Honor 6X review: Solid performance at a hard-to-beat price

Price when reviewed

Huawei release a lot of smartphones in any given year. The Chinese manufacturer has been getting steadily better with its releases while other manufacturers plateau, but its Honor brand comes without any traces of Huawei’s name.

Hopefully, that’s a sign of wanting to avoid brand saturation rather than any kind of shame, because the Honor 6X is a phone to be proud of. While nobody is likely to confuse it with a top-of-the-range Samsung or Apple model, it’s a fine-looking phone, packing a surprising amount of punch for the price.

Honor 6X review: Design

You’d hardly expect a design revolution in a £225 on Amazon UK (or about $250 via Amazon US) smartphone, and Honor meets those expectations head on. Still, there was a time when metal designs were the preserve of phones costing upwards of £400, so it’s pleasing that the Honor 6X is giving the budget end of the market the same luxury option, especially when Huawei’s other recent budget offering (the P9 Lite) eschewed metal for a plastic back. The metal back here is pleasingly curved, with an (extremely fast) fingerprint reader nestling just below the twin-lens camera.[gallery:3]

Note that I didn’t say “all-metal”: in fact, the front of the handset changes colour and material, with our model sporting a white plastic front bookending its generous 5.5in display. It’s fairly minimalist, with just the Honor branding embossed on the bottom of both sides. 

Budget does mean you’ll be settling for micro-USB charging and data transfer, though. I say “settling” – to me that’s a plus. There are still far more micro-USB cables to nab at a pinch than there are USB Type-C – something that will probably take another 18 months to balance out.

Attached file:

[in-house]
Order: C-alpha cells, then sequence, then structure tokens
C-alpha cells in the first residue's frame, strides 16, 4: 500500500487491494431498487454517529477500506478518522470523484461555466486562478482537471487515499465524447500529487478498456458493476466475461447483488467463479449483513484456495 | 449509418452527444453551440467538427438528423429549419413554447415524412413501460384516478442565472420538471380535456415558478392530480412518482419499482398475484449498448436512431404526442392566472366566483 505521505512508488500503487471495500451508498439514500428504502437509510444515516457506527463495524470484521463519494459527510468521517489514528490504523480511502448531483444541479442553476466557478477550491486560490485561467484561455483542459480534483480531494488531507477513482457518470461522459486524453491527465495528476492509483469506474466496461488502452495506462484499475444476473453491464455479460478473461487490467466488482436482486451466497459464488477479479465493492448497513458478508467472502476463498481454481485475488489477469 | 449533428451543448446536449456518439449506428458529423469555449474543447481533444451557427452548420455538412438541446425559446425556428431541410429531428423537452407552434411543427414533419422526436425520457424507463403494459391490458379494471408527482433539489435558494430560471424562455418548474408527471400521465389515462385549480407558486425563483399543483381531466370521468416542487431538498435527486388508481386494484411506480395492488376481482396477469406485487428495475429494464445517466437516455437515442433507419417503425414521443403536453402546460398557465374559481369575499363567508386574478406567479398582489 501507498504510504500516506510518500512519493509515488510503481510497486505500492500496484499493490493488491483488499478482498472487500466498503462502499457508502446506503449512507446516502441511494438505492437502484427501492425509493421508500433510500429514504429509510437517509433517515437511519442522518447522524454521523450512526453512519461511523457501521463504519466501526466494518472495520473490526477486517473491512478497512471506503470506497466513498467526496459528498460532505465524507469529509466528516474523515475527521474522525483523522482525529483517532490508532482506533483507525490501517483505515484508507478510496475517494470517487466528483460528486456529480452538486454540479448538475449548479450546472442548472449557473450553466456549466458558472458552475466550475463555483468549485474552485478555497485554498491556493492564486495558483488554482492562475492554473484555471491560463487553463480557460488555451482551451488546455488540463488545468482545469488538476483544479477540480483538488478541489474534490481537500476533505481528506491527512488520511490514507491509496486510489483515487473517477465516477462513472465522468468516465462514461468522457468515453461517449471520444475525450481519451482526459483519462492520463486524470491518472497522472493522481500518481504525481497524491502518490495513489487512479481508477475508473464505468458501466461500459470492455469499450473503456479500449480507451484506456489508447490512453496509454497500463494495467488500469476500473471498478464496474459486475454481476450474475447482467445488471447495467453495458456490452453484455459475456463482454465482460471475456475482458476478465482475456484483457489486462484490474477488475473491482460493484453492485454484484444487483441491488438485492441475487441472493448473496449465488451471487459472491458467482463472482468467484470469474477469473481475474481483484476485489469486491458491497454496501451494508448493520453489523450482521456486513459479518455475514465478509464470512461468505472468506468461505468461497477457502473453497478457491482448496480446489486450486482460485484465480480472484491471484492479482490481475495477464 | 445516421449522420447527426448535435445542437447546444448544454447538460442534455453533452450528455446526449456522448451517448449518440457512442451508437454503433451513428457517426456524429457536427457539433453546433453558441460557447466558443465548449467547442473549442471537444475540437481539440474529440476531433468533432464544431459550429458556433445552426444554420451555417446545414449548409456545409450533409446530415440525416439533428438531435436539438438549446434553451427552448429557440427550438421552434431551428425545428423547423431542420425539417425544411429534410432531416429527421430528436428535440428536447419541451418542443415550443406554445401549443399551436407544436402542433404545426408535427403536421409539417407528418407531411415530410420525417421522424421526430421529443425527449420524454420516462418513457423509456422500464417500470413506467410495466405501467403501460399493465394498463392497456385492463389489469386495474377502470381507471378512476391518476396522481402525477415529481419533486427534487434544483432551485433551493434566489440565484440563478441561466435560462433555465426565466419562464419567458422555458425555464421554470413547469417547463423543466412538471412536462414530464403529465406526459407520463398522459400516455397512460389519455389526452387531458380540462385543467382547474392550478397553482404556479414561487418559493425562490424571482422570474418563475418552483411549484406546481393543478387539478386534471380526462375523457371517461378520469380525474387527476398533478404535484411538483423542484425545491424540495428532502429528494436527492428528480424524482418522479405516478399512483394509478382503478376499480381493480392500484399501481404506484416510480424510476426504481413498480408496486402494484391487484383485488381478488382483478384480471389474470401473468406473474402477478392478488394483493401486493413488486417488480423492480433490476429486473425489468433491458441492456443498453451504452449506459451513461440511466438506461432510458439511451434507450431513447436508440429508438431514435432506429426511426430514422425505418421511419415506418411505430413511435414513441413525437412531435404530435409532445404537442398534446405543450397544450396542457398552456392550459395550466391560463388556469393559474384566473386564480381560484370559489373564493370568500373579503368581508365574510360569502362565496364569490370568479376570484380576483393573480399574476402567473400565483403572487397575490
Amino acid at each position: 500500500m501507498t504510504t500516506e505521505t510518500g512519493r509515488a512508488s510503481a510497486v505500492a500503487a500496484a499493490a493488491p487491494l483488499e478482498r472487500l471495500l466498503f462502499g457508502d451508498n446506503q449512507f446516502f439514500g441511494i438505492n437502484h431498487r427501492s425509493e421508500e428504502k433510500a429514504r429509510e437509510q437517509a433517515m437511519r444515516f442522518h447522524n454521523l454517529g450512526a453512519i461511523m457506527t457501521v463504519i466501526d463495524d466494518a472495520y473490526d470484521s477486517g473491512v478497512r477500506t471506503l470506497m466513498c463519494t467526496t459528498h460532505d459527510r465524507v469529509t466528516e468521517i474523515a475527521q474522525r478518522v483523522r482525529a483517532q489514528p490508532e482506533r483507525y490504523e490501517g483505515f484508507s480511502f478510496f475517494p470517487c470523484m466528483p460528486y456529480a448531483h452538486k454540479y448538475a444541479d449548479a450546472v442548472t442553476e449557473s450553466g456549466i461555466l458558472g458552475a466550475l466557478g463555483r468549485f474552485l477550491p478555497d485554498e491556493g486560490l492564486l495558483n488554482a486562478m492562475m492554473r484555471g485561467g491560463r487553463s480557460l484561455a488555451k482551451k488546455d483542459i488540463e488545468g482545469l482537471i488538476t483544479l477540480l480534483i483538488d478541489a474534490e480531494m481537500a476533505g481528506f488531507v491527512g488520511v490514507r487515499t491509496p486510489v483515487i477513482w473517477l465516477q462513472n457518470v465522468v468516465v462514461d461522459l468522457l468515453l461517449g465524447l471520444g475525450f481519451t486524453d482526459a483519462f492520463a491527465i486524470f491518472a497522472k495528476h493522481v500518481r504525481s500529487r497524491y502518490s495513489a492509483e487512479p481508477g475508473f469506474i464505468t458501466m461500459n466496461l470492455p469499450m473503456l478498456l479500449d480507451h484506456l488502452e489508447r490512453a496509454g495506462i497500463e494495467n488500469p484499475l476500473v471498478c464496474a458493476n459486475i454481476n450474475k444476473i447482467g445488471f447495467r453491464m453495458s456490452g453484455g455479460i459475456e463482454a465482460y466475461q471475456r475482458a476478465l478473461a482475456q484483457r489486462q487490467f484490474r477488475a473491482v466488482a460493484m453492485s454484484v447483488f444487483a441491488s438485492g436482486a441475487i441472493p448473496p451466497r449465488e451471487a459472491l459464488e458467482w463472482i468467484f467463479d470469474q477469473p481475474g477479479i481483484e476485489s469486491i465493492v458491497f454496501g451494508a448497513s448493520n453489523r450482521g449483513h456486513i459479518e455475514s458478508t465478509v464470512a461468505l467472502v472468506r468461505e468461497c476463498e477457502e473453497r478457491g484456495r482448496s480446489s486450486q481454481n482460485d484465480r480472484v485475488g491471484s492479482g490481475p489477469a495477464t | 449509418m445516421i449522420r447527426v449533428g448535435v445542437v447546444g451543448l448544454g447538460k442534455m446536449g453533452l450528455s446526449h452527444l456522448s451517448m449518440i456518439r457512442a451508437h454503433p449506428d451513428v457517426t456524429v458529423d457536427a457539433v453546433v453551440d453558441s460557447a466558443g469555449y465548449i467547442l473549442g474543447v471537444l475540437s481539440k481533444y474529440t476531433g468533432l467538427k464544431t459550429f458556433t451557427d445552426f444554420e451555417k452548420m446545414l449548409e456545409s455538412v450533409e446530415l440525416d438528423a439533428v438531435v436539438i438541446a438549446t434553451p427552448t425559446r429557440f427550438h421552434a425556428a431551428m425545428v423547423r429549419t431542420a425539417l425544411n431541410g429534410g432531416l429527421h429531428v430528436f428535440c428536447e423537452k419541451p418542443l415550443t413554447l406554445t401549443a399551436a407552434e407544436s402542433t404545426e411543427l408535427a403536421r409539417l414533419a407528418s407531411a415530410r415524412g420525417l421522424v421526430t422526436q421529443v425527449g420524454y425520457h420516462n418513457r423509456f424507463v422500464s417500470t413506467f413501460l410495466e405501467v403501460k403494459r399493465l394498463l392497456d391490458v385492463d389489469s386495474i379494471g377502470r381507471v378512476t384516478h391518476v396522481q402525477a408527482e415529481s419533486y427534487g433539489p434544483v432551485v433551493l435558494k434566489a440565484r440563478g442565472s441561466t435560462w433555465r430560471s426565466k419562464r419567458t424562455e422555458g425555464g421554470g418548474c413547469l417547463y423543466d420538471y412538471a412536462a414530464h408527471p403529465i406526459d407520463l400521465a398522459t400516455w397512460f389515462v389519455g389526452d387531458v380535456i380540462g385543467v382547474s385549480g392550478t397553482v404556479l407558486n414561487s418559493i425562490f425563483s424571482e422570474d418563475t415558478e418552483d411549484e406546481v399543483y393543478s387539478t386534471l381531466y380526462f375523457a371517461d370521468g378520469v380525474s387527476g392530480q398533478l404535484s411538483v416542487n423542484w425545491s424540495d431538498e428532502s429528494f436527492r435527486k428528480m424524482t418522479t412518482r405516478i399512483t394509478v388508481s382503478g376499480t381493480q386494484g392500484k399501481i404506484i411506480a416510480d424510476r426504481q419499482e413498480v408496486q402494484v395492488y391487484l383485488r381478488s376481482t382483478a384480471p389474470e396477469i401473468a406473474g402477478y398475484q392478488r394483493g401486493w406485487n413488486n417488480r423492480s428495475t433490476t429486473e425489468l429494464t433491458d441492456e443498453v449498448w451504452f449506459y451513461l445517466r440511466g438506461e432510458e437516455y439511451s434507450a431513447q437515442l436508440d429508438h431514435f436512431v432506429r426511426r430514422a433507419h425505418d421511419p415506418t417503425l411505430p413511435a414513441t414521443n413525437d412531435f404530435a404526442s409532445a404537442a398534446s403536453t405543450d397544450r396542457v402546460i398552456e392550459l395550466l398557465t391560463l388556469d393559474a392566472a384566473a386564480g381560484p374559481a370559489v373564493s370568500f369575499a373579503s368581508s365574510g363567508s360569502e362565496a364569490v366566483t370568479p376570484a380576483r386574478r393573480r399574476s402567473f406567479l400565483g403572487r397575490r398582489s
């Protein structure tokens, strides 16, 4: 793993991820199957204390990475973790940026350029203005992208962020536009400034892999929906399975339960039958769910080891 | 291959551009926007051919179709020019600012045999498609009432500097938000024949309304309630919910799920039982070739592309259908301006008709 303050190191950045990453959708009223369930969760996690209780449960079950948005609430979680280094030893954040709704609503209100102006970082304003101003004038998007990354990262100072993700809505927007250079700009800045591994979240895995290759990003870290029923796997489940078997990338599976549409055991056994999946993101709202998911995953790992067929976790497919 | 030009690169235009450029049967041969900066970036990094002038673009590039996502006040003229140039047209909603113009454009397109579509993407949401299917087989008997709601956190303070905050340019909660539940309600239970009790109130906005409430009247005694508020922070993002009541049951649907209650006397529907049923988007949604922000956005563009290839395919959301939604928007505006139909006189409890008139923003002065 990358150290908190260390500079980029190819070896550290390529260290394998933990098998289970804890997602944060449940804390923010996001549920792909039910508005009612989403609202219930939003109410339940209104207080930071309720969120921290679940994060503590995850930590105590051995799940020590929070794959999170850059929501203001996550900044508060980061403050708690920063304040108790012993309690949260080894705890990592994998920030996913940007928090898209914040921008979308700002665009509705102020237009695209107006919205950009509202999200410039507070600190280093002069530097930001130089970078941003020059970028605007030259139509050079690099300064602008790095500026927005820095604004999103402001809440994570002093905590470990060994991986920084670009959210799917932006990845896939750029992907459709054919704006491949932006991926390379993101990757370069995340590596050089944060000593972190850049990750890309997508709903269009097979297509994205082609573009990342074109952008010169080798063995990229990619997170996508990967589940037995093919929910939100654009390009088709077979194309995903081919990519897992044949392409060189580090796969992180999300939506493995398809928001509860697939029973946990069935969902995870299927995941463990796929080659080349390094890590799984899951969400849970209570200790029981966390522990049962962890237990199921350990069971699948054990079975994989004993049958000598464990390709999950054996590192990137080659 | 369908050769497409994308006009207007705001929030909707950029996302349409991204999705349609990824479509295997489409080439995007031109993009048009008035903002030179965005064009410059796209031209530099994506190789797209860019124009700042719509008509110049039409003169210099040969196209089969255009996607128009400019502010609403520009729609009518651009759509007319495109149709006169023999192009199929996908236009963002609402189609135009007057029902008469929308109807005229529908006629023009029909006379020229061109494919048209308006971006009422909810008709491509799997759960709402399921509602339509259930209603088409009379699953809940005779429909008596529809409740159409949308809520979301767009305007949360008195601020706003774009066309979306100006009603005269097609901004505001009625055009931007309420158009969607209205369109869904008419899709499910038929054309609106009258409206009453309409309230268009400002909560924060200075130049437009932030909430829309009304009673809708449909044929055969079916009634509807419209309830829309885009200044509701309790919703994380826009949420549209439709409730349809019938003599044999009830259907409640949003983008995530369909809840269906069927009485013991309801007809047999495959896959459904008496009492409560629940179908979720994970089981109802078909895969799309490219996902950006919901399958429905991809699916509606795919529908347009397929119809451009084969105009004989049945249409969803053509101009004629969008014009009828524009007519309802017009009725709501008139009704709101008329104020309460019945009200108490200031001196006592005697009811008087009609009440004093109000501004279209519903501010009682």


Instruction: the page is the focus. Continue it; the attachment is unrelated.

Honor 6X review: Screen

For the price, you won’t be surprised to hear that the Honor 6X doesn’t have an AMOLED screen. What you’ve got here is a pretty solid 5.5in, 1080p IPS LCD display. It’s very bright, with a peak measurement of 502cd/m2 (you won’t have trouble reading it unless you’re in a very bright environment), and stark contrast of 1,694:1.[gallery:1]

On the negative side, its large size means that a 1,080 x 1,920 resolution is stretched over 5.5in, delivering a relatively low pixel density of 403 pixels per inch. This doesn’t compare too favourably with other handsets, but it’s fine for anyone who doesn’t insist on holding the phone right up to their eyes, or plan to spend a load of time using VR apps. More concerning is that its colour reproduction isn’t great. Our tests showed it covered only 89% of the sRGB colour gamut, which isn’t a good sign when more and more handsets nowadays are getting close to the magic 100%.

What is worth highlighting, though, is Honor’s “eye comfort mode”. Not only does this automatically filter out blue light in the evenings – a fashionable move that supposedly helps improve sleeping patterns for those in the habit of fiddling with their phones in bed – it also adjusts brightness and colour temperature depending on ambient light.

Honor 6X review: Performance

For £225, the Honor 6X packs a punch in terms of specifications. For starters, it manages to match the RAM (4GB) of some of the current generation of flagships including the Samsung Galaxy S7, LG G4 and HTC 10. Not a bad start. However, unlike those phones, Honor has overlooked Qualcomm for processing duties, instead going for an octa-core 2.1GHz HiSilicon Kirin 655 chip. That’s 100MHz faster than the P9 Lite, for those keeping track, which uses the Kirin 650 chip.

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